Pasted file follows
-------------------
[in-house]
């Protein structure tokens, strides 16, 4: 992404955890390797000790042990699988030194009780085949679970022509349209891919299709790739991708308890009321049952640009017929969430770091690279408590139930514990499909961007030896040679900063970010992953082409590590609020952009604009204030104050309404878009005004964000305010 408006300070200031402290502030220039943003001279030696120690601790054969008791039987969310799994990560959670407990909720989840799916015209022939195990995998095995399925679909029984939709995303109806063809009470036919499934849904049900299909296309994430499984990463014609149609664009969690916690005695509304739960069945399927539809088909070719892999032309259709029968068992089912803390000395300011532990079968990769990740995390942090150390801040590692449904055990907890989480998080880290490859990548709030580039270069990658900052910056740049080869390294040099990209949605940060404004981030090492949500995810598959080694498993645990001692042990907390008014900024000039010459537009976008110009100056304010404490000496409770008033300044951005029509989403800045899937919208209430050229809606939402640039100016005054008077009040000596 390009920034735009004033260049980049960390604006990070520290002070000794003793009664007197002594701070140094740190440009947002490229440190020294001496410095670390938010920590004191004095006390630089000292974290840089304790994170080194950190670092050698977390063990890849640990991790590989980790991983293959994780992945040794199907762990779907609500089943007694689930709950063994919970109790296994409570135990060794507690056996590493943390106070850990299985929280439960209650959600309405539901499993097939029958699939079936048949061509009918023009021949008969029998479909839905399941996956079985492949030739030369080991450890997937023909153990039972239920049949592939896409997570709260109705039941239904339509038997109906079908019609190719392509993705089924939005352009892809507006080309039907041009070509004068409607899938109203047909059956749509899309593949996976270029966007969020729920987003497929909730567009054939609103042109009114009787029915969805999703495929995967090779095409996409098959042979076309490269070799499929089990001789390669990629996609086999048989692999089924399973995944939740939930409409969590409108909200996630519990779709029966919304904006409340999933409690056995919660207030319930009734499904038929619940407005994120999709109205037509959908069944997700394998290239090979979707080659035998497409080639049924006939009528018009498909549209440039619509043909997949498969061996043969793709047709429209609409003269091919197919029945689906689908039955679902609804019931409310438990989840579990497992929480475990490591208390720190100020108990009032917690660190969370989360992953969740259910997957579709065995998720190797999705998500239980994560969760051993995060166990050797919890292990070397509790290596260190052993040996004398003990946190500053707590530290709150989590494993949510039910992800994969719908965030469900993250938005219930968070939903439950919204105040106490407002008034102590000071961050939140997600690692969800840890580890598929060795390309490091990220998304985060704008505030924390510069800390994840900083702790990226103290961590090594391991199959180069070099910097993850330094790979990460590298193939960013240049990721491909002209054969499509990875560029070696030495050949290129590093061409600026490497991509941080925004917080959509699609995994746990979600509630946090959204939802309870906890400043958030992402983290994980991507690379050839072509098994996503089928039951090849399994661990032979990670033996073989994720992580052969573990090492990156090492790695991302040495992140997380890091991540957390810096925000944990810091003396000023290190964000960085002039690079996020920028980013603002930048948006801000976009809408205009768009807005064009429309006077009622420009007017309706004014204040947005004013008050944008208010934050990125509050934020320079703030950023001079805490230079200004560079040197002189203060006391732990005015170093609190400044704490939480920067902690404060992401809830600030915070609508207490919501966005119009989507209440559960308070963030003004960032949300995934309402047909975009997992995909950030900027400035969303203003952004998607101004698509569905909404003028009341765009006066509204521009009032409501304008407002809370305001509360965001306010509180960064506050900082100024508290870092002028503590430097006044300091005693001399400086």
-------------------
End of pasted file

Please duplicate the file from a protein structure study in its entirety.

[in-house]
């Protein structure tokens, strides 16, 4: 992404955890390797000790042990699988030194009780085949679970022509349209891919299709790739991708308890009321049952640009017929969430770091690279408590139930514990499909961007030896040679900063970010992953082409590590609020952009604009204030104050309404878009005004964000305010 408006300070200031402290502030220039943003001279030696120690601790054969008791039987969310799994990560959670407990909720989840799916015209022939195990995998095995399925679909029984939709995303109806063809009470036919499934849904049900299909296309994430499984990463014609149609664009969690916690005695509304739960069945399927539809088909070719892999032309259709029968068992089912803390000395300011532990079968990769990740995390942090150390801040590692449904055990907890989480998080880290490859990548709030580039270069990658900052910056740049080869390294040099990209949605940060404004981030090492949500995810598959080694498993645990001692042990907390008014900024000039010459537009976008110009100056304010404490000496409770008033300044951005029509989403800045899937919208209430050229809606939402640039100016005054008077009040000596 390009920034735009004033260049980049960390604006990070520290002070000794003793009664007197002594701070140094740190440009947002490229440190020294001496410095670390938010920590004191004095006390630089000292974290840089304790994170080194950190670092050698977390063990890849640990991790590989980790991983293959994780992945040794199907762990779907609500089943007694689930709950063994919970109790296994409570135990060794507690056996590493943390106070850990299985929280439960209650959600309405539901499993097939029958699939079936048949061509009918023009021949008969029998479909839905399941996956079985492949030739030369080991450890997937023909153990039972239920049949592939896409997570709260109705039941239904339509038997109906079908019609190719392509993705089924939005352009892809507006080309039907041009070509004068409607899938109203047909059956749509899309593949996976270029966007969020729920987003497929909730567009054939609103042109009114009787029915969805999703495929995967090779095409996409098959042979076309490269070799499929089990001789390669990629996609086999048989692999089924399973995944939740939930409409969590409108909200996630519990779709029966919304904006409340999933409690056995919660207030319930009734499904038929619940407005994120999709109205037509959908069944997700394998290239090979979707080659035998497409080639049924006939009528018009498909549209440039619509043909997949498969061996043969793709047709429209609409003269091919197919029945689906689908039955679902609804019931409310438990989840579990497992929480475990490591208390720190100020108990009032917690660190969370989360992953969740259910997957579709065995998720190797999705998500239980994560969760051993995060166990050797919890292990070397509790290596260190052993040996004398003990946190500053707590530290709150989590494993949510039910992800994969719908965030469900993250938005219930968070939903439950919204105040106490407002008034102590000071961050939140997600690692969800840890580890598929060795390309490091990220998304985060704008505030924390510069800390994840900083702790990226103290961590090594391991199959180069070099910097993850330094790979990460590298193939960013240049990721491909002209054969499509990875560029070696030495050949290129590093061409600026490497991509941080925004917080959509699609995994746990979600509630946090959204939802309870906890400043958030992402983290994980991507690379050839072509098994996503089928039951090849399994661990032979990670033996073989994720992580052969573990090492990156090492790695991302040495992140997380890091991540957390810096925000944990810091003396000023290190964000960085002039690079996020920028980013603002930048948006801000976009809408205009768009807005064009429309006077009622420009007017309706004014204040947005004013008050944008208010934050990125509050934020320079703030950023001079805490230079200004560079040197002189203060006391732990005015170093609190400044704490939480920067902690404060992401809830600030915070609508207490919501966005119009989507209440559960308070963030003004960032949300995934309402047909975009997992995909950030900027400035969303203003952004998607101004698509569905909404003028009341765009006066509204521009009032409501304008407002809370305001509360965001306010509180960064506050900082100024508290870092002028503590430097006044300091005693001399400086």